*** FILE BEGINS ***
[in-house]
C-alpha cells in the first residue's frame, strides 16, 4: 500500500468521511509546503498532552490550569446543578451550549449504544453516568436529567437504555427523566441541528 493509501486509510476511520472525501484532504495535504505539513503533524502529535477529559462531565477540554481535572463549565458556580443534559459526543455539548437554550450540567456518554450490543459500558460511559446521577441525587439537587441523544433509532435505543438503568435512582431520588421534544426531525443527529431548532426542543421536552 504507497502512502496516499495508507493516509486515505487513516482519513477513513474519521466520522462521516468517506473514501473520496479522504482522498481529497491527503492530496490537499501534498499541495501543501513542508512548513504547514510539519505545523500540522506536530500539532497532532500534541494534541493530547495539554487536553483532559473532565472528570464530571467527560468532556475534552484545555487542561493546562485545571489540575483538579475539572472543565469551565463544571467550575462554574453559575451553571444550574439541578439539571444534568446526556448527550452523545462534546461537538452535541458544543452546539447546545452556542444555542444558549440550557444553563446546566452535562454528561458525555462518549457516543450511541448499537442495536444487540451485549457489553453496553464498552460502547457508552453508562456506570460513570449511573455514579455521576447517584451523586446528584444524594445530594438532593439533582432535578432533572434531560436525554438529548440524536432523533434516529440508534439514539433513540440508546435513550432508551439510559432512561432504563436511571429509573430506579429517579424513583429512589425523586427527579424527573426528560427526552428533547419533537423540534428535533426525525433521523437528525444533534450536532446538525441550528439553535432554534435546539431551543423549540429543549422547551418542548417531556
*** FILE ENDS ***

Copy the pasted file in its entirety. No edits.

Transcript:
[in-house]
C-alpha cells in the first residue's frame, strides 16, 4: 500500500468521511509546503498532552490550569446543578451550549449504544453516568436529567437504555427523566441541528 493509501486509510476511520472525501484532504495535504505539513503533524502529535477529559462531565477540554481535572463549565458556580443534559459526543455539548437554550450540567456518554450490543459500558460511559446521577441525587439537587441523544433509532435505543438503568435512582431520588421534544426531525443527529431548532426542543421536552 504507497502512502496516499495508507493516509486515505487513516482519513477513513474519521466520522462521516468517506473514501473520496479522504482522498481529497491527503492530496490537499501534498499541495501543501513542508512548513504547514510539519505545523500540522506536530500539532497532532500534541494534541493530547495539554487536553483532559473532565472528570464530571467527560468532556475534552484545555487542561493546562485545571489540575483538579475539572472543565469551565463544571467550575462554574453559575451553571444550574439541578439539571444534568446526556448527550452523545462534546461537538452535541458544543452546539447546545452556542444555542444558549440550557444553563446546566452535562454528561458525555462518549457516543450511541448499537442495536444487540451485549457489553453496553464498552460502547457508552453508562456506570460513570449511573455514579455521576447517584451523586446528584444524594445530594438532593439533582432535578432533572434531560436525554438529548440524536432523533434516529440508534439514539433513540440508546435513550432508551439510559432512561432504563436511571429509573430506579429517579424513583429512589425523586427527579424527573426528560427526552428533547419533537423540534428535533426525525433521523437528525444533534450536532446538525441550528439553535432554534435546539431551543423549540429543549422547551418542548417531556